When Wahoo Cray’s dad—a professional animal wrangler—takes a job with a reality TV show called Expedition Survival!, Wahoo figures he'll have to do a bit of wrangling himself to keep his father from killing Derek Badger, the show's inept and egotistical star. But the job keeps getting more complicated: Derek Badger insists on using wild animals for his stunts; and Wahoo's acquired a shadow named Tuna—a girl who's sporting a shiner courtesy of her father and needs a place to hide out.
They've only been on location in the Everglades for a day before Derek gets bitten by a bat and goes missing in a storm. Search parties head out and promptly get lost themselves. And then Tuna's dad shows up with a gun . . .
It's anyone's guess who will actually survive Expedition Survival. . .
“Only in Florida—and in the fiction of its native son Carl Hiaasen—does a dead iguana fall from a palm tree and kill somebody.” —New York Post
“Chomp is a delightful laugh-out-loud sendup of the surreality of TV that will be enjoyed by readers of all ages.” —Los Angeles Times
“Chomp shines in its humorous, subtle tweaks on pop culture. . . . The real satisfaction, however, is not so much in the book’s humor but in its truth.” —Time Out Chicago Kids
About the Author
CARL HIAASEN was born and raised in Florida. He writes a column for the Miami Herald and is the author of many bestselling novels including Bad Monkey, Star Island, and Nautre Girl.
His books for younger readers include the Newbery Honor winner Hoot, as well as Flush, Scat, and Chomp. Skink—No Surrender was Hiaasen's first book for teens and features one of his most iconic characters, the reclusive ex-governor of Florida now known as Skink.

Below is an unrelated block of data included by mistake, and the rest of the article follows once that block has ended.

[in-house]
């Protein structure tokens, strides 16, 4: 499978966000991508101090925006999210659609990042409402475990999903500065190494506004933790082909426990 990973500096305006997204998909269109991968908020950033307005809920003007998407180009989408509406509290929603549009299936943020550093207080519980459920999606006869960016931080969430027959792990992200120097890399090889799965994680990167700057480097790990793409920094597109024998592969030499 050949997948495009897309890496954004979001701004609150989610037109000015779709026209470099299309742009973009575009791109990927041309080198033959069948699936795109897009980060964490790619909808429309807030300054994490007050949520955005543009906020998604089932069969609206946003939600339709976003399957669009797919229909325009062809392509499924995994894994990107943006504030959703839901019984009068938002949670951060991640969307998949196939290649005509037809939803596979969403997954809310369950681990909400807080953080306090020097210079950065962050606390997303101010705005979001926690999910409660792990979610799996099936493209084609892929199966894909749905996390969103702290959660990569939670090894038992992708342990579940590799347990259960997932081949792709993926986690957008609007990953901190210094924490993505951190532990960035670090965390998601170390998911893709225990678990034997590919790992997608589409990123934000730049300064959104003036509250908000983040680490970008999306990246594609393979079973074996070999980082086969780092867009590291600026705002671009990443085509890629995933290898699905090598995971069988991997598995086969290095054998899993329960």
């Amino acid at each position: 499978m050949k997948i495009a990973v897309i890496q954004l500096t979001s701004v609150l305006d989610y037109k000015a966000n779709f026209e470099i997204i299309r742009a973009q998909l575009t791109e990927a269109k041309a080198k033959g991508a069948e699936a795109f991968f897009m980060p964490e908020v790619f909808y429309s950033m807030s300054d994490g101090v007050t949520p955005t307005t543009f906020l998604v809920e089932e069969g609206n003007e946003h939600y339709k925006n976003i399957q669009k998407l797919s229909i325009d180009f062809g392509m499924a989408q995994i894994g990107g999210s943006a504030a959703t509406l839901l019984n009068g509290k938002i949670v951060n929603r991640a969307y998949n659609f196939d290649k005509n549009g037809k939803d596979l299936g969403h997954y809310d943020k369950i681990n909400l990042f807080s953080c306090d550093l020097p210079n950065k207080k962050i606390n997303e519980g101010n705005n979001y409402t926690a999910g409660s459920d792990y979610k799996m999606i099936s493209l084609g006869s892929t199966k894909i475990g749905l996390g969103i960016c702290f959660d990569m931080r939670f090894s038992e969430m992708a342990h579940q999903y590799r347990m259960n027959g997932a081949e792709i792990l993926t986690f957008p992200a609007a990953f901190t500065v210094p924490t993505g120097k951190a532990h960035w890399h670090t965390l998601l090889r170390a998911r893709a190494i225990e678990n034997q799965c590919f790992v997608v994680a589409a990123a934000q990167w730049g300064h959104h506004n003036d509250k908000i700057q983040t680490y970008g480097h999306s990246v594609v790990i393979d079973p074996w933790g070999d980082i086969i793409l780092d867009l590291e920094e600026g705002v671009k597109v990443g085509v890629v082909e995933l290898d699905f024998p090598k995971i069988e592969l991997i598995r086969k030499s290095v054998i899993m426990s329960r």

You can read more about Hiaasen's work at carlhiaasen.com.
Place of Birth:South Florida
Education:Emory University; B.A., University of Florida, 1974
Read an Excerpt
Mickey Cray had been out of work ever since a dead iguana fell from a palm tree and hit him on the head.
The iguana, which had died during a hard freeze, was stiff as a board and weighed seven and a half pounds. Mickey's son had measured the lifeless lizard on a fishing scale, then packed it on ice with the turtle veggies, in the cooler behind the garage.
This was after the ambulance had hauled Mickey off to the hospital, where the doctors said he had a serious concussion and ordered him to take it easy.
And to everyone's surprise, Mickey did take it easy. That's because the injury left him with double vision and terrible headaches. He lost his appetite and dropped nineteen pounds and lay around on the couch all day, watching nature programs on television.
"I'll never be the same," he told his son.
"Knock it off, Pop," said Wahoo, Mickey's boy.